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Poverty: We Can do Better

This is the time of the year for giving. Unfortunately, a growing number of Canadians who face the prospect of daily poverty have little to give or share. We can do better and we can do it more intelligently. Now is the time for investigating how best to create a national Basic Income program.

As a microcosm, consider Ottawa, where I live. The city’s budget clearly showed the difficulties, for those in poverty in our city once again are the major losers. Raising their benefits, as Council decided to do, by 1.5 percent bears little relevance to the real costs of inflation for basic items, especially fruits and vegetables.

Nationally, unemployment has edged up in recent months from 6.8 percent to now over 7 percent. That, of course, excludes those who have given up looking for work. Demands on our city and food banks are soaring. In ever greater numbers, workers are becoming redundant. Widely reported technological change with ongoing mergers and downsizing is a growing reality. The ‘Food Banks Canada’ and their 2015 Hunger Count report has just released some startling facts, as the quote below shows:

“Let’s look at just one area of our economy: food security. It is estimated that food banks will serve 1,717,760 separate individuals this year. This excludes food services provided by soup kitchens and many other charities. The reasons are clear. Four million Canadians work in sales and service occupations, with median earnings of just $17,700 per year. In comparison, it costs about $18,000 per year for a single person. Those on welfare get much less. Where there are rapid downturns in the economy, such as in the fishing industry and oil fields, without a realistic safety net, the results are disastrous. For example, not unexpectedly, in some areas of the “oil Patch”, demands on Food Banks have jumped by 70 percent in October, alone.”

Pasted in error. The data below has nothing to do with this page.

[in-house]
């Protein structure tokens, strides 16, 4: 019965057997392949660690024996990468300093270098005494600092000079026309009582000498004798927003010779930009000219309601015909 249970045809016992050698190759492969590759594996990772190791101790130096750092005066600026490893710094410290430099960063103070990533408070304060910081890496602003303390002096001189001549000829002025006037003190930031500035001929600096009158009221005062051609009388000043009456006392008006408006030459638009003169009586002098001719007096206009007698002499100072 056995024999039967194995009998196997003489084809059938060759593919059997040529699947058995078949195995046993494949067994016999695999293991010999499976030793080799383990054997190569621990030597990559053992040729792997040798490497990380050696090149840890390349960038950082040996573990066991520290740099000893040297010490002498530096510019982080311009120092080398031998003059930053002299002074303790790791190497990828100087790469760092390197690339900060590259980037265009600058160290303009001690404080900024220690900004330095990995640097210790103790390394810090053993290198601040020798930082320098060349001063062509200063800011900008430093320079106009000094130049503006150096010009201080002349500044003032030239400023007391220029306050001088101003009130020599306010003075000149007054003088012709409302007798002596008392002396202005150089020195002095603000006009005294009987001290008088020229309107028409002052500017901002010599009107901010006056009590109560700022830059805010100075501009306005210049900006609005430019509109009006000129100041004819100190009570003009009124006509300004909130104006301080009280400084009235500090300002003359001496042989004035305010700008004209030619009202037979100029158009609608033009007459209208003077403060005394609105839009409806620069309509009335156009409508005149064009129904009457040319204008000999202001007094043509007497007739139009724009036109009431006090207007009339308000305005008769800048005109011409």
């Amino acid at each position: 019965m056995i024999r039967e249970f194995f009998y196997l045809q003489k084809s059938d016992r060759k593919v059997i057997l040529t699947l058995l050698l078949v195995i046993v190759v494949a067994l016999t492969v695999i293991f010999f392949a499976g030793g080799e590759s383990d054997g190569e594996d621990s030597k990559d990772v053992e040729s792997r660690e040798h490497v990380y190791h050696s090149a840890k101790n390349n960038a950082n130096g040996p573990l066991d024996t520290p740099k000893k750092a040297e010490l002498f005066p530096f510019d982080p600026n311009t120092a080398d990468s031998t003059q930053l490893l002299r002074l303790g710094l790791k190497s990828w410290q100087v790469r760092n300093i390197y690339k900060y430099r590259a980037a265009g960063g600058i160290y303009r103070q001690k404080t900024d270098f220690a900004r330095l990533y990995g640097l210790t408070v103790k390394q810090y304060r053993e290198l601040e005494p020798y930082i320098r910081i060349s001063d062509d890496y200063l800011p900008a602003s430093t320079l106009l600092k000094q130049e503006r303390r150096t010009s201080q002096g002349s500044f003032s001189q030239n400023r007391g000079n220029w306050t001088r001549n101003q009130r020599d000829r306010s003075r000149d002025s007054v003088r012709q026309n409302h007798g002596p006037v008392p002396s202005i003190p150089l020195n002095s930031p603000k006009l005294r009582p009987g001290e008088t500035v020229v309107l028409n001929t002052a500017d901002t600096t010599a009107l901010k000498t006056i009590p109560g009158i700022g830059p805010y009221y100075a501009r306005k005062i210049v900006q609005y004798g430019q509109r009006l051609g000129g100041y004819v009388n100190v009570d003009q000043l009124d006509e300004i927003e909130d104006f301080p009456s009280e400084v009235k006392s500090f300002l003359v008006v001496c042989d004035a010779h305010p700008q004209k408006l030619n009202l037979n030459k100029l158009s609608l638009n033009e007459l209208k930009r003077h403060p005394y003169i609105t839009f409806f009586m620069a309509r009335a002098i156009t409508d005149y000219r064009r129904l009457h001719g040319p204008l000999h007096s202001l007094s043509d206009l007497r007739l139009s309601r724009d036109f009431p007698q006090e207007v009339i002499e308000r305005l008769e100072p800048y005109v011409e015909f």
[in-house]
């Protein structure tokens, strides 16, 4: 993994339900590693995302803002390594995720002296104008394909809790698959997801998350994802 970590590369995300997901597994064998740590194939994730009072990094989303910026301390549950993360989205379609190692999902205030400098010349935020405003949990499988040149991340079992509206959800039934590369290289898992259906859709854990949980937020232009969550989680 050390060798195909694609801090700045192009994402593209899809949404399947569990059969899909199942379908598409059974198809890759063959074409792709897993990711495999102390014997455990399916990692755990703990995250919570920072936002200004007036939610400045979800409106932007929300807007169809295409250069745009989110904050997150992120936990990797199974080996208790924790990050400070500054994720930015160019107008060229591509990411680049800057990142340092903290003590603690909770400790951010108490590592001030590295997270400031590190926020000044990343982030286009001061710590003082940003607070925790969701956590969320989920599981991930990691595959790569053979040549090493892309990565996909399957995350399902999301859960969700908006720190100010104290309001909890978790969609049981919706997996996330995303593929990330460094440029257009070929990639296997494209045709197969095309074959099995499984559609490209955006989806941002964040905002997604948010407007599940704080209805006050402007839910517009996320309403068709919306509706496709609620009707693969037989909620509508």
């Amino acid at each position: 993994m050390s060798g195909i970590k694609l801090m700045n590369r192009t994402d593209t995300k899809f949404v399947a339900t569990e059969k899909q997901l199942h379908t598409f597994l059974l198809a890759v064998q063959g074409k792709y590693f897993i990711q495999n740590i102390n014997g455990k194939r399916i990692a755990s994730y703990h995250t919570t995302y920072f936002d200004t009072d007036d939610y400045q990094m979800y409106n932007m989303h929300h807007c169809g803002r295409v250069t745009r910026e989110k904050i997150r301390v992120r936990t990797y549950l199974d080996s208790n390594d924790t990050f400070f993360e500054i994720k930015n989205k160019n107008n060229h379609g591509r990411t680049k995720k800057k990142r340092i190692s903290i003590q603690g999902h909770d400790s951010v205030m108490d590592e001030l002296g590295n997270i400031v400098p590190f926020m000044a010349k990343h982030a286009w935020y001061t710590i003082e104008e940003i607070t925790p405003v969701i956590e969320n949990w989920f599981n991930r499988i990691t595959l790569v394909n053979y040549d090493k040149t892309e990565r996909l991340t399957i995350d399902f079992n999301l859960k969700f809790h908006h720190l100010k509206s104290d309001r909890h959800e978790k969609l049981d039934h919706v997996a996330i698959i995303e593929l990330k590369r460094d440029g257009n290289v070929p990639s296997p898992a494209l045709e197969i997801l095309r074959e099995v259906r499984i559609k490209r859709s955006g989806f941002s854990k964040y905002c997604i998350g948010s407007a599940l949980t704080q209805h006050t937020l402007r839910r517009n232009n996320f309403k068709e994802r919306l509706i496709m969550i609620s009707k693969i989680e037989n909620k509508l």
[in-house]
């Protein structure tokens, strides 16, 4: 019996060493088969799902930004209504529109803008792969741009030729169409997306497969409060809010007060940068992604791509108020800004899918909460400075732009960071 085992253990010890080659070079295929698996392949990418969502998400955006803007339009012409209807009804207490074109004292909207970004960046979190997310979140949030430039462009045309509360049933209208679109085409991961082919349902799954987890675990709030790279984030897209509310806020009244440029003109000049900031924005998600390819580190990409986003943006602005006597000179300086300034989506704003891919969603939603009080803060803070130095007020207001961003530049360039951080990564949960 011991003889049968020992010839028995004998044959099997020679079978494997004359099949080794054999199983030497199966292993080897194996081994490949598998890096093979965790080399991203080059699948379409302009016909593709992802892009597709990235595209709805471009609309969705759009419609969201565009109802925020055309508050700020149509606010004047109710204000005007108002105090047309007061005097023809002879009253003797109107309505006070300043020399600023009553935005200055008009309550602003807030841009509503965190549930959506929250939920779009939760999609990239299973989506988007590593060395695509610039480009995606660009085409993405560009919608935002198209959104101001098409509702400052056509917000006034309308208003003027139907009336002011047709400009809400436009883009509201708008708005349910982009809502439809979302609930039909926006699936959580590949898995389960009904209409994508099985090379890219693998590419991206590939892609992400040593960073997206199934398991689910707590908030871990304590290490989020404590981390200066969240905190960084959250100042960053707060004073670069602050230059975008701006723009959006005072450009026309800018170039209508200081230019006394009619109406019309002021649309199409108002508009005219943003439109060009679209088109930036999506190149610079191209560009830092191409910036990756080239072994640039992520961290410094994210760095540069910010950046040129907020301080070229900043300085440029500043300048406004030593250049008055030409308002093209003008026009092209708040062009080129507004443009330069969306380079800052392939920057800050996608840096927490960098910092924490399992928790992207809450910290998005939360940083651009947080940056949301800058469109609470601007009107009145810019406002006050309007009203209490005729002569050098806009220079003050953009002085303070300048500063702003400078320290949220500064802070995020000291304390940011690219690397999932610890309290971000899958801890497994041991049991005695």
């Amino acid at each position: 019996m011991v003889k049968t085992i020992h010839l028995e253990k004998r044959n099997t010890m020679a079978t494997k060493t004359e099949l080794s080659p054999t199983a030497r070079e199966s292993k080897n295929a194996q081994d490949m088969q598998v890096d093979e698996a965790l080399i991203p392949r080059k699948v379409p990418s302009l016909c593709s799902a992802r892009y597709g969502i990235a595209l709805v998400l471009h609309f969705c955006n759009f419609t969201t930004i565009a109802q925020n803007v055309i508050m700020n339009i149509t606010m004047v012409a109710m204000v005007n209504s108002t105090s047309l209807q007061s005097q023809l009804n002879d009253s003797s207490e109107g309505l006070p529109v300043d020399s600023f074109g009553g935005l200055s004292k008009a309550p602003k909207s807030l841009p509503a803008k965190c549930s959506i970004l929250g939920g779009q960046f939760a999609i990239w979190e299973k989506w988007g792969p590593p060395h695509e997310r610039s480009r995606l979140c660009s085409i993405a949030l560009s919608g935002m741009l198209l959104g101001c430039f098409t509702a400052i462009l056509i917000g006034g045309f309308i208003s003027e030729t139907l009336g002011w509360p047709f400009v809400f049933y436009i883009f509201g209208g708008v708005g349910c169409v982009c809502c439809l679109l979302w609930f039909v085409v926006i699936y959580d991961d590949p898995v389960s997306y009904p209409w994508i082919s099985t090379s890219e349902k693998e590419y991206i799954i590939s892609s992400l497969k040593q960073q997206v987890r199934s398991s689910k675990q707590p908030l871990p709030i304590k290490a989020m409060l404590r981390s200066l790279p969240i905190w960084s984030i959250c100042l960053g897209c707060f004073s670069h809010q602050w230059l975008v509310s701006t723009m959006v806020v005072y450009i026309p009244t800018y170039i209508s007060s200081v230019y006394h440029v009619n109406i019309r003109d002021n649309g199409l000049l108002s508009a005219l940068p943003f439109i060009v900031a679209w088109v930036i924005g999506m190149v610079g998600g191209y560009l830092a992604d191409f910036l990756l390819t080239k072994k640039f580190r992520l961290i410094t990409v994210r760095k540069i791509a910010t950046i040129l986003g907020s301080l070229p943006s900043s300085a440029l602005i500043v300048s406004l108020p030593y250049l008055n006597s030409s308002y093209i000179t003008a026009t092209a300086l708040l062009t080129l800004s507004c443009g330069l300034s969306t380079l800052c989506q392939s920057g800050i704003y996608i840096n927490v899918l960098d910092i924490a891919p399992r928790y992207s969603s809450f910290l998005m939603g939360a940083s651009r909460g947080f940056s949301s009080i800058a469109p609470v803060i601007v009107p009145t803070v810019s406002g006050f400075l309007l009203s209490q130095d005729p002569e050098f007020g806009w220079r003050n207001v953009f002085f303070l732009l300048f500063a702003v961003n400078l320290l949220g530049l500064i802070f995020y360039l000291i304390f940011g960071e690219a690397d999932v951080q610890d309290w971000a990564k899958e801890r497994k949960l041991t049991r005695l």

Economists in increasing numbers are speaking out against the trends in wealth and power concentration and the impact this has on society. At the same time, our welfare system is broken, inappropriate and overwhelmed.

We need a new social safety net that is less costly to administer and less demeaning. It has been proven from experiments around the world, including in Canada, that when people have a guaranteed cash base, there will be improvements to both families and communities. Most importantly, the impacts of financial stress on physical and emotional health have been proven to have a significant economic and social cost to society.

It is much like attacking climate change. Must we wait until there is growing national economic chaos and social devastation? Or, should we take action now to address the root cause of poverty? A basic Income is not a panacea, as Food Bank Canada clearly points out, but it is the logical and economically right step for moving towards eliminating poverty. For business, it will also promote a more stable economy since it increases the spending power of low income Canadians.

Prime Minister Justin Trudeau has stated, “We Can Do Better.” Now is the time to prove it, with federal leadership and action. It is no longer a question as to whether we can afford a basic income program. Rather, can we afford not to?

— Joe Foster is a basic income advocate living in Ottawa.

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